Founded in 1986, Burning Man's 10 core principles are about celebrating self-expression, civic responsibility, and art.
It's an experience hard to be defined in a few words or even from just someone's perspective. It is radically beyond what most people outside of it thing: as a large electronic music rave in the desert. The desert part of it is very real and you better be well prepared!
Burning Man is first of all an amazing display of human creativity and self-expression when you give them space and the freedom to exercise it. The 75,000 participants are simultaneously the spectators and the "creators" of the event.
The huge space is divided into two main areas: the camping area formed by a series of concentric and radial streets and an "open playa" reserved for art instalations. Exploring these areas is an endless experience as they are always changing with hundreds of mutant and art vehicles of all sizes, shapes, colors, sounds and light effects "gliding" through the streets or the vast open landscape of the playa.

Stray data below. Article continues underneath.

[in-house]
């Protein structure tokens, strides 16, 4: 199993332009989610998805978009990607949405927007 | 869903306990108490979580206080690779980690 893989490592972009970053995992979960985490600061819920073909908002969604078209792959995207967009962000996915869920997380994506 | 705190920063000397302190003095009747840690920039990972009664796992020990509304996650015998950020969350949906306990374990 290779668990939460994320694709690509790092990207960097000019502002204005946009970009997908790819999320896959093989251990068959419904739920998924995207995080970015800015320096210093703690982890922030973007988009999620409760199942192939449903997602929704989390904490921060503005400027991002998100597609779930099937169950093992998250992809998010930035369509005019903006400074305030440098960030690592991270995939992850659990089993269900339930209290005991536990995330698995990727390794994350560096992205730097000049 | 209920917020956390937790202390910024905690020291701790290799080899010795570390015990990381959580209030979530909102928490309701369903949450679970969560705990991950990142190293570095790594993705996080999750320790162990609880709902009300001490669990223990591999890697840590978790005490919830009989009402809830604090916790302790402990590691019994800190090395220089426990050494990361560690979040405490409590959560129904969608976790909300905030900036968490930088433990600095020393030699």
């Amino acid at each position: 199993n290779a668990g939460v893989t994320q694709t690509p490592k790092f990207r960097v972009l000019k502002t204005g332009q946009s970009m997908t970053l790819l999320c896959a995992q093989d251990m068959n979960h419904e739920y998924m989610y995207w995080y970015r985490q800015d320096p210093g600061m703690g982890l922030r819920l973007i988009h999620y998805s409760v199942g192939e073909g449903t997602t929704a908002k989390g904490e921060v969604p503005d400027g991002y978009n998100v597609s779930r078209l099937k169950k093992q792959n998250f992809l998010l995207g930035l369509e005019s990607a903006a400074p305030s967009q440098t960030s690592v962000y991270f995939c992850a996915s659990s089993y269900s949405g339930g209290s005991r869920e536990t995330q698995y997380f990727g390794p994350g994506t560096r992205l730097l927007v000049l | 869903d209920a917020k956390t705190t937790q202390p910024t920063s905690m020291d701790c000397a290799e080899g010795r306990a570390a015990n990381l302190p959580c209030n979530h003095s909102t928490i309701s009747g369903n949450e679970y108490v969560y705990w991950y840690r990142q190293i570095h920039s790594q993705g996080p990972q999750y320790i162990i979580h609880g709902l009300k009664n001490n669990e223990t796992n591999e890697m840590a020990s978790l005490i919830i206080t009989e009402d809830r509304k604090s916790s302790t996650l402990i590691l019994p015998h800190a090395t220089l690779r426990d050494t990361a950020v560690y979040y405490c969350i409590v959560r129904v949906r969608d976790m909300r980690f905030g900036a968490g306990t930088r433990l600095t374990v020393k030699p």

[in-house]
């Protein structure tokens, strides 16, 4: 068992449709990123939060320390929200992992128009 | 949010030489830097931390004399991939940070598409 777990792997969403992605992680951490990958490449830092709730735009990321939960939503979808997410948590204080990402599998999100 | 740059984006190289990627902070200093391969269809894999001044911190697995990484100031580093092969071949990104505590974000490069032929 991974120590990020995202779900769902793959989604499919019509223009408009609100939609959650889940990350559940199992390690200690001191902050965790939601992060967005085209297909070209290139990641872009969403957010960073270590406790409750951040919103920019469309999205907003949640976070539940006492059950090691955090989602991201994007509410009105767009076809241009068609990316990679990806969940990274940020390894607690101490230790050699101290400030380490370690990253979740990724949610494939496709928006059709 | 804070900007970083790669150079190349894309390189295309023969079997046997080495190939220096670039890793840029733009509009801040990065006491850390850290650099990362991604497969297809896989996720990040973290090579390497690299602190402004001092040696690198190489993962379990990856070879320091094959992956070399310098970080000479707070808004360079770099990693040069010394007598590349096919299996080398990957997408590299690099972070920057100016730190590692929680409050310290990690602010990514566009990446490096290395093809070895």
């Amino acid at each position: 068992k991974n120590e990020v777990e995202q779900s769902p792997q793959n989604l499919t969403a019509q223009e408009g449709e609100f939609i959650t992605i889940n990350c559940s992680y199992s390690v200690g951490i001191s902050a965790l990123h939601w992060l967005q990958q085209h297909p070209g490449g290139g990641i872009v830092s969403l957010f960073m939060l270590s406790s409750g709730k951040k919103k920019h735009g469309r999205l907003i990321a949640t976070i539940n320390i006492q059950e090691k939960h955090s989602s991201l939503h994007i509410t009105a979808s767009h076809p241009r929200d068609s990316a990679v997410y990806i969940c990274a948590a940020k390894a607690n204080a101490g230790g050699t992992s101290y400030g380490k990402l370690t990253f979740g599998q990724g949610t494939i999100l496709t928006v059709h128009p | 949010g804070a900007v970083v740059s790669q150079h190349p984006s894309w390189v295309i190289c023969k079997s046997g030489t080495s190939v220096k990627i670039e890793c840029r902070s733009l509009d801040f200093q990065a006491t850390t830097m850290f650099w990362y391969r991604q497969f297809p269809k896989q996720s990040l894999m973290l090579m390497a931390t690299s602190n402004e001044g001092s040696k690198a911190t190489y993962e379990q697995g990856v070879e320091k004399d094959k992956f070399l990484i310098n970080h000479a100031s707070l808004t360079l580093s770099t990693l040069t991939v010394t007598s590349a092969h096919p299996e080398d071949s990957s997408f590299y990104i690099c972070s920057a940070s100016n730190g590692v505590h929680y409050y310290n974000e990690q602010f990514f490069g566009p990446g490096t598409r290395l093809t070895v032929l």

Artists and engineers from every corner of the planet bring their ideas and designs to build a huge variety of art instalations on the playa. This year instalations included a giant orb 100 feet in diameter and a five-story sphere covered with a moving skin of origami shells and radiant spikes illuminated with over 100,000 LEDs. Many of the art instalations including "The Man" and the Temple are burned to the ground at the end of the event to follow one of it's main principles which is "leave no trace".
On top of all this there are tens of mutant vehicles, some of them with massive sound systems and world renowned DJs, that ride through the playa with parties that start at sunset and finish away after sunrise!
Going to Burning Man takes preparation. Lot's of it. Everyone must bring their own food, water and lot's of accessories to help survive the inhospitable conditions of the desert. Reading the "Survival Guide" is a must.